Here are the last few render tests…
I used Greeble to add some blocky, random detail to those large buildings – this was very much a ‘throw it together to see if it sort of works’ method. I knew there’d be more to those buildings than this and that there’d be a bit of a struggle later on.
The ground plane has a displacement map of a cobbled stone texture – used from a previous victorian piece. There was also one or two other things I had lying around from the same scene. This is very handy – as you build your own library of models, your process will speed up lots! Same with textures.
In terms of the composition, we have some dark buildings to the left which leads our eye in plus some dark sky to the right which excludes that part of the painting from our immediate attention. As such we’re drawn to the middle of the painting and then down the street and up the buildings. If we fog out the street a little, hopefully we can maintian priority on our intended focal point – the monolithic buildings.
Here are some screen grabs of the scene in 3ds max…
As you can see it looks quite random when you’re not looking right out from the camera. There were lots of Greeble buildings thrown in to just give basic shadow and light to the scene.
PART THREE: Painting and texturing
Now for the fun part. No more crashes and having to wait for renders to finish!
So I rendered out a 3000 pixel image of the above, on black, and saved a tga with the alpha information embedded. I also rendered out the Z-depth as a basic jpeg.
This is the clean render. I then up-scaled it to 4000px. For some reason my 3ds
max/computer tag-team likes to lay down and die at a 4000px size but be more or less ok at 3000px.
This is the basic atmosphere/fog.
Here you can see the detailing of the tall buildings. I used photos of cathedrals to texture them, using the photoshop ‘distort’ method. I also made some perspective lines on a separate layer to use as a guide. Quite important to do this.
So this process is identical to the last one where I threw on some photo textures and skewed them in place using the ‘distort’ transform.
I made a colour-correction layer group inside which I had various adjustment layers, some of which had masks painted in to highlight certain areas. For example, I brought up the blues in the sky and the reds to the lower right part of the image to give a nice colour composition of red/blue. I also knew that I was dying to add a big splash of bright red in there somewhere. I figured some red cloth blowing in the wind and you’ll see that come in later.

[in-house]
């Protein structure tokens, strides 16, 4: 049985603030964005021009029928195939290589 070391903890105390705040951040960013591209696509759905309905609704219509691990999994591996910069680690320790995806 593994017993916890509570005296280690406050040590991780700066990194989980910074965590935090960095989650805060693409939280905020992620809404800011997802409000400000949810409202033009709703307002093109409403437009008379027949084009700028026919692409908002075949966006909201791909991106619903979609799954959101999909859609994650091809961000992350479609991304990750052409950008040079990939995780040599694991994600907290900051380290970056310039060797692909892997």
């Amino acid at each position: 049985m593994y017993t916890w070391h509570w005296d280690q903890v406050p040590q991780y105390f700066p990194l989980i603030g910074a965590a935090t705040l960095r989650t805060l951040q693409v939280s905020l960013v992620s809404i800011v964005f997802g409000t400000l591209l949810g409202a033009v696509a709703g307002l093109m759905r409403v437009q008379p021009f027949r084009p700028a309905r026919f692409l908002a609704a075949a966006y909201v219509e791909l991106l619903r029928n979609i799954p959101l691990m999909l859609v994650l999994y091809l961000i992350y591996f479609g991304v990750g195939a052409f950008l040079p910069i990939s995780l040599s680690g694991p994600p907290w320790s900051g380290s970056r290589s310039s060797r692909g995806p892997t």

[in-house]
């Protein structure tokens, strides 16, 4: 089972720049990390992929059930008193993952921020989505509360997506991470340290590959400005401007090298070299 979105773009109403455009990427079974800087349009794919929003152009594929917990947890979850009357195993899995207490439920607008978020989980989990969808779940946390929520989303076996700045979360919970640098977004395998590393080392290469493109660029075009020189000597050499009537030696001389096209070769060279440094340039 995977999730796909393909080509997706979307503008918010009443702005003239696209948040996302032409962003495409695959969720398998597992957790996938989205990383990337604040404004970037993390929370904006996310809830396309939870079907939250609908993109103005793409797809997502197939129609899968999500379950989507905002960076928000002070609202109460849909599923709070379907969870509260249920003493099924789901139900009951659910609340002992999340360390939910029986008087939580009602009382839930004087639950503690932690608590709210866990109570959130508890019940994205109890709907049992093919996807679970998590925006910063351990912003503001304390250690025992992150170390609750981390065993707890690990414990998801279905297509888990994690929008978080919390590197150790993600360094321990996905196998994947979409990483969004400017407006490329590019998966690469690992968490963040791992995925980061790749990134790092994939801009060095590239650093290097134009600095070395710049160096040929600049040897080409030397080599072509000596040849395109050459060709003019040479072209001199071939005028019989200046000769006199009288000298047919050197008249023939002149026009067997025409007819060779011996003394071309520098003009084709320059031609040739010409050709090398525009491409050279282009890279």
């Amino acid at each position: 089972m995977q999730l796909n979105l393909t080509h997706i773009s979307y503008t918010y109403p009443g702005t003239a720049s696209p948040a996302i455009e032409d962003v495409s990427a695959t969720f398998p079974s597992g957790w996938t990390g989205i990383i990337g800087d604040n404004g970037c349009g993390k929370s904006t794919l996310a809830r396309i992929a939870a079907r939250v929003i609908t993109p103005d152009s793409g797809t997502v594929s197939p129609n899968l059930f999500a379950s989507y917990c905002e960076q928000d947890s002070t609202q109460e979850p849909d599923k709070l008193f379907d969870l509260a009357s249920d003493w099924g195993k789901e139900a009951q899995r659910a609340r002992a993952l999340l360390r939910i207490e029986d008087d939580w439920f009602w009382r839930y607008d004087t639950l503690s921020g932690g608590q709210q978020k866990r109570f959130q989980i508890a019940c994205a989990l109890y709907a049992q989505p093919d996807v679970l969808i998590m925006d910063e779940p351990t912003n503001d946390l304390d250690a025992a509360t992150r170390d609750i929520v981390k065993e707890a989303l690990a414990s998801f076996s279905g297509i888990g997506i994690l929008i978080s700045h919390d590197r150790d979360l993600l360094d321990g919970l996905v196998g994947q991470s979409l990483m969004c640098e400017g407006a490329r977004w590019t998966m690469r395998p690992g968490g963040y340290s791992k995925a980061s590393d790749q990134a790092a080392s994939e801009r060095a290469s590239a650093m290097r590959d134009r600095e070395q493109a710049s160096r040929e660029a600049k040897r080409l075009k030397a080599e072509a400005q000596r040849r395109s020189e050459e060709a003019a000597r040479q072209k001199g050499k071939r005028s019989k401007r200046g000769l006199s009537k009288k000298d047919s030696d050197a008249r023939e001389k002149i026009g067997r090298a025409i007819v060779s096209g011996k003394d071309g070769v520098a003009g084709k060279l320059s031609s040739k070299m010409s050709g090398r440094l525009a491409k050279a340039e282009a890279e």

It’s worth noting at this point that all along I had the intention of a very messy piece. I didn’t want it to look polished. This is, above all, a concept art piece and as such needs to convey composition, mood, lighting and so on but is not the same as an illustration. So I was happy with any rendering imperfections as long as the fundamentals weren’t broken.
Just continuing to add textures. Nothing much more to say about this stage of the process other than I wanted those near houses to look quite detailed and ended up re-working some of the texturing to make them look a little nicer. Each building side is made up of several photographs plus paint-over rather than one
big one. In fact, just about each large horizontal beam was placed on seperately from one wood plank texture!
So here’s the red I was talking about. If you take a step back and just look at the colour coming out of the picture, you’ll see a brilliant blue playing off a strong red and this is (for some reason) pleasing to the eye and follows basic colour theory. Think Superman/Spiderman.
I also replaced the sky. The initial one was massively up-scaled and while, again, this is ok for a messy/gritty concept piece, I just had this nagging up-scale feeling deep inside. Ended up doing that with a few overlays actually.
Added people and birds. These were modified photoshop brushes just to get a starting point. I’m big fan of throwing in photos and other media to use as a starting point.
You’ll also notice the large distant buildings. I wanted something vague in the background to imply that these large structures are repeated and that we’re in a Victorian world that isn’t quite business as usual. Just something subtle, perhaps steam-punk esque.
I fought with myself just before this stage as to whether it was done or not. I always wanted to put in a carriage with glowing lanterns but by now I was about two weeks into this thing and starting to flag!
I won’t lie, this was taken straight off google images, magic-wanded and painted over. That said, I think I did a good job of ‘integrating’ it which is a useful skill to have. You see some digital art where stuff just looks ‘plonked in’ and it ruins a piece for me.
And we’re done.
I loved doing this piece and look forward to doing many more in this style! It’s a great method to work with and with a bit of practise (plus accumulation of 3d + 2d resources) could be a fairly quick production process.